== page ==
Don’t panic Penny, a 34-year-old mom, says she was terrified when she noticed some bleeding during her first trimester. “My family doctor said it was normal, but my OB/GYN was less than reassuring,” she says. About one-third of women have vaginal bleeding in early pregnancy—it’s even more common with twins—yet the majority of women go on to have healthy babies. For example, light or brownish blood for a day or two around the time of your period can result from implantation—when the fertilized egg nestles into the uterine lining, says Sheila Evans, a perinatal epidemiologist at the University of Calgary. The risk of miscarriage (which occurs in about 15 per cent of pregnancies) decreases significantly after the first trimester. Although experts still haven’t identified hard and fast reasons why miscarriages occur, Evans says you don’t have to worry about having sex, exercising lightly or straining on the toilet, unless you have been identified as having an at-risk pregnancy.

Worry 4: What if tests show the baby isn’t healthy?

Take test results with a grain of salt Medical advances in prenatal screening can be a mixed blessing, since they sometimes allow us to find out more than we want to know. Although new non-invasive testing can predict Down syndrome and other chromosomal abnormalities 85 to 90 per cent of the time tests may still suggest something is wrong with your baby when there isn’t. For a definitive diagnosis, you need to have an amniocentesis or chorionic villus sampling, two invasive procedures sometimes recommended for women older than 35 or those with at-risk pregnancies. The challenge? Amniocentesis increases miscarriage risk slightly. Rita was 36 when she got pregnant, so she went ahead with the amnio. “Anticipating the procedure was awful,” she says. “You never breathe easy until it’s over with no complications and, of course, normal results—which we got.”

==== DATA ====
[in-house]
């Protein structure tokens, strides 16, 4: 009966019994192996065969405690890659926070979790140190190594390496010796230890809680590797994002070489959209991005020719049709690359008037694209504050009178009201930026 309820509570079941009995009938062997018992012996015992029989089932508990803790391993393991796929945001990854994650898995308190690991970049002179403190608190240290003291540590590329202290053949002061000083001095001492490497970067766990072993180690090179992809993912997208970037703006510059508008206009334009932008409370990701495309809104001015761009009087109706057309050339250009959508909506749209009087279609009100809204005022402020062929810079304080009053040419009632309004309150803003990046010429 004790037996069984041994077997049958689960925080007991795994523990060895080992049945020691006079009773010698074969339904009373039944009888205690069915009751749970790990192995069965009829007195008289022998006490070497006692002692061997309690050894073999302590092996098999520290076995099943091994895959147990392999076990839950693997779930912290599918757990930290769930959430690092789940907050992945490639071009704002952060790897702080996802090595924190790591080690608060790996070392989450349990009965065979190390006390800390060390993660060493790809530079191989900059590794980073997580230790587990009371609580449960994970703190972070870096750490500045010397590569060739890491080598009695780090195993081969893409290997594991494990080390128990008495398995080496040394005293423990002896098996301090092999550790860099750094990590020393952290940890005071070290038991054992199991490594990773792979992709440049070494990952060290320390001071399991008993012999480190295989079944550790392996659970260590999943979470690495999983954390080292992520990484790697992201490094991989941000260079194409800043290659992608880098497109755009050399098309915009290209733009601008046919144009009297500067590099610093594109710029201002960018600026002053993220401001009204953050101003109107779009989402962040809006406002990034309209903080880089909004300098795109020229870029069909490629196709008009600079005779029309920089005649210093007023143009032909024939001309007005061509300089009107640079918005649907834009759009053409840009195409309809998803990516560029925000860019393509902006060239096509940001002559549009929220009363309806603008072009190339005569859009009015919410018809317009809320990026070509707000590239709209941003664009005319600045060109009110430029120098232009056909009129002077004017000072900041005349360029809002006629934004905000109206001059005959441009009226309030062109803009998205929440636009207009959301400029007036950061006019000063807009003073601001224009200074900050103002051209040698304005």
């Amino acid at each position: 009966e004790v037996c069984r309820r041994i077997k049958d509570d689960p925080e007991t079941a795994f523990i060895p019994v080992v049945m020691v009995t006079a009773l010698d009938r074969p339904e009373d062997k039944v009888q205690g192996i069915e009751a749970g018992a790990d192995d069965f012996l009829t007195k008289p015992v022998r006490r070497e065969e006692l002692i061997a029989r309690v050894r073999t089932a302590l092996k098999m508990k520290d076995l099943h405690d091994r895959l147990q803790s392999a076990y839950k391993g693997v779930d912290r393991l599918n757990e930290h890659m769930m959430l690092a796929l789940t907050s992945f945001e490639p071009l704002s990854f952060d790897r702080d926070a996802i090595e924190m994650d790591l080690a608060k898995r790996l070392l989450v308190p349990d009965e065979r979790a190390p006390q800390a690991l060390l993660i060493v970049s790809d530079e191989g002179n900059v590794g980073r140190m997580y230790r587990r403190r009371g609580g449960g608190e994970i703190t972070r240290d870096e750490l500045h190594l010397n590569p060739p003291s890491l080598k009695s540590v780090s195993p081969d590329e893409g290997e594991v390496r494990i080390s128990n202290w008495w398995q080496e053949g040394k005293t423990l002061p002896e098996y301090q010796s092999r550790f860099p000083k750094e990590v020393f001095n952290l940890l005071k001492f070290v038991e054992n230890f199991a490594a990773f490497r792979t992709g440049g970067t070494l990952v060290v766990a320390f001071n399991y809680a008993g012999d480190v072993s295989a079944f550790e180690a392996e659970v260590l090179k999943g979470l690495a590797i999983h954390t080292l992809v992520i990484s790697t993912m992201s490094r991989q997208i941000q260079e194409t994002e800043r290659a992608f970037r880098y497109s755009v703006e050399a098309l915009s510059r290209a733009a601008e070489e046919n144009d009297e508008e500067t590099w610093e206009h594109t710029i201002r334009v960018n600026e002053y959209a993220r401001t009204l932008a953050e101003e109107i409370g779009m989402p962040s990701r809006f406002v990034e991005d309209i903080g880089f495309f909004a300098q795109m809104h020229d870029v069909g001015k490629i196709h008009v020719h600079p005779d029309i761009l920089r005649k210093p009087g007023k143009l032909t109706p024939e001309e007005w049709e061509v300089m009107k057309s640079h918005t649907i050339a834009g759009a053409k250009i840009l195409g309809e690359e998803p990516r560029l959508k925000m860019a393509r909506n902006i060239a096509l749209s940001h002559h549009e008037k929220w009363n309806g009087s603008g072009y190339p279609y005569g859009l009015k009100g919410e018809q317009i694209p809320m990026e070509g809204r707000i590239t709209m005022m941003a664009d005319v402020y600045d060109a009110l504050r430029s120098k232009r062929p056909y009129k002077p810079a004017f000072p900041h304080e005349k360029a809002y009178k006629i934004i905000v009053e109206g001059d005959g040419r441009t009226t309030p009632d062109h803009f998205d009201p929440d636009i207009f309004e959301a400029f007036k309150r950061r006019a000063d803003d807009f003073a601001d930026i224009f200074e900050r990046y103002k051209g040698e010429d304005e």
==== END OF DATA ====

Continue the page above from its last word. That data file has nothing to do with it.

The question is, what are you going to do with the results, asks Dr. Elaine Herer, an assistant OB/GYN professor at the University of Toronto and Sunnybrook and Women’s College Health Sciences Centre in Toronto. If you’re not willing to terminate your pregnancy, you may worry needlessly and put your baby at risk, she says. Severe abnormalities are unlikely if your pregnancy continues past the first trimester.

Worry 5: Are medications unsafe during pregnancy?